NutriPro More plants on Plate – Cooking without animal-based ingredients

Tuesday, November 13, 2018

Milk, eggs, and other animal-based ingredients often perform functional roles in cooking, so it can be a challenge to replace them.

Finding a suitable alternative depends on their role in the original recipe. While substitution is an experimental process, the following tips and tricks are a good place to start.

Egg substitutes
Eggs may serve more than one purpose in a recipe. To choose an appropriate replacement, consider their function in your dish.

  • Coagulation/Gelation: In a custard or flan recipe, uses one egg to set 250 mL of full-cream milk with 25 g of added sugar. To replace the egg, substitute a combination of 3-4 g (1 tsp) corn starch + 0.5 g gum (can be adjusted). If you are also replacing the milk with a plant-based alternative, add a pinch of salt to set the gel.
  • Emulsification: To replace eggs in salad dressings and mayonnaise substitute 5 g (1 tsp) lecithin + 0.5 g gum for one egg yolk. In sweet batters, combine thick fruit purées (like apple or banana) with the lecithin and gum to emulsify and add body to the recipe.
  • Foaming: When making mousses and terrines, replace egg whites with whippable non-dairy creams especially formulated for this purpose. In baked goods, you can replace eggs by increasing the amount of baking powder/ baking soda.
  • Colour: Use a pinch of turmeric to add a light golden touch.
  • Texture: To bind savoury dishes without eggs, try adding mashed potatoes, rice flour, or wheat or corn starch to thicken the recipe. In cake batters, mashed banana, apple puree, and a pinch of gum or corn starch will give a nice thick texture to the batter.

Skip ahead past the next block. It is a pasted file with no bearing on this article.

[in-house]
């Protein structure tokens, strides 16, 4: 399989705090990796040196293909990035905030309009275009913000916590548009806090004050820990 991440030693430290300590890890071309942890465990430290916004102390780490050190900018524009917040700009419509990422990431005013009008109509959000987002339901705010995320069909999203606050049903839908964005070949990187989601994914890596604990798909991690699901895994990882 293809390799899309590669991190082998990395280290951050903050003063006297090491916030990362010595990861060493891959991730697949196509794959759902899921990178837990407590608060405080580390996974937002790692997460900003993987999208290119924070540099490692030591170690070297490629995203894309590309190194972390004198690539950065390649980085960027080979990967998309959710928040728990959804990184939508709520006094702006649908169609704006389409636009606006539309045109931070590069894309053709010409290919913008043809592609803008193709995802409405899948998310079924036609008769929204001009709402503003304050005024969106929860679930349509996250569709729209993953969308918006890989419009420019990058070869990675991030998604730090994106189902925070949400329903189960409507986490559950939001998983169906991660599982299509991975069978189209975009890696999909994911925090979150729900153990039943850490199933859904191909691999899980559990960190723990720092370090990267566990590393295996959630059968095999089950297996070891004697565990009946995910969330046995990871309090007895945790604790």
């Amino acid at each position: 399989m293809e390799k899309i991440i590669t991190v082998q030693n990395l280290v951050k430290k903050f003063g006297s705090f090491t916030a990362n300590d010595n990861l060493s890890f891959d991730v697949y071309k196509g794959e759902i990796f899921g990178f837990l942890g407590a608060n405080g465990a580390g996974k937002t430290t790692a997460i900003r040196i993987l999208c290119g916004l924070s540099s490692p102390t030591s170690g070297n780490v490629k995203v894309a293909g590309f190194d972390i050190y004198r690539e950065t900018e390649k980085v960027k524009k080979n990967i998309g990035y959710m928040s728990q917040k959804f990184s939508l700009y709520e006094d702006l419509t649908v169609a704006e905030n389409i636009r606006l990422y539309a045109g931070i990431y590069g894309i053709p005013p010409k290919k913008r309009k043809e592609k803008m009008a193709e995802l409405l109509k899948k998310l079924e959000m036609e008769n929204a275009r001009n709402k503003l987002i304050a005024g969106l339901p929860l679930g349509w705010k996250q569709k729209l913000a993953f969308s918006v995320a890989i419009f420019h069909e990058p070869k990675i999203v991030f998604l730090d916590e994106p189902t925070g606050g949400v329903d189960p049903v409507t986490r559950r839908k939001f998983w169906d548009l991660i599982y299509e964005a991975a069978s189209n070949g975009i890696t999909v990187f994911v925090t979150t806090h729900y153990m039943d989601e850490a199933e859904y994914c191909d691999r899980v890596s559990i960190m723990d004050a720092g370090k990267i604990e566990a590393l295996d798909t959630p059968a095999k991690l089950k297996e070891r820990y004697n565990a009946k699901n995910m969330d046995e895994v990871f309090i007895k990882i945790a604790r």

• Taste: Eggs add a richness to the flavor of baked goods, desserts, sauces, and dressings. Add a teaspoon of nut, sunflower, or olive oil to compensate for every egg removed in these recipes.

Milk substitute
Like eggs, milk has several functions in food, so there are no universally fail-proof substitutes.

  • Liquids: In beverages and pourable applications (like dressings and sauces), you can typically use a 1:1 substitution with plant-based dairy alternatives, vegetable broths, fruit juices, or water, depending on the recipe.
  • Other dishes: In more complex recipes, milk’s protein, fats, carbohydrates, salts, and minerals may affect the dish’s functionality. Several plant-based dairy alternatives for milk, cream, and yogurt, each with its own formulation and functionality, are commercially available, but finding the most suitable replacement for each recipe involves trial and error.

Gelatin substitutes
Bovine gelatin is used to set gels, moulded desserts, and candies, and sometimes to add a transparent coating or glaze to appetizers or fruit desserts. To replicate its setting ability, substitute the same amount of powdered agar (derived from seaweed) or carrageenan. Approximately 2 g of agar will set 250 mL of liquid. Alternatively, gums (from guar, xanthan, or locust bean) can also be used. One gram of gum will provide the same functionality as 3 g of gelatin or 2 g of agar.

Honey substitutes
Honey’s primary function is to add sweetness or flavour to recipes. You can substitute maple syrup, agave syrup, or brown sugar in a 1:1 ratio to provide sweetness.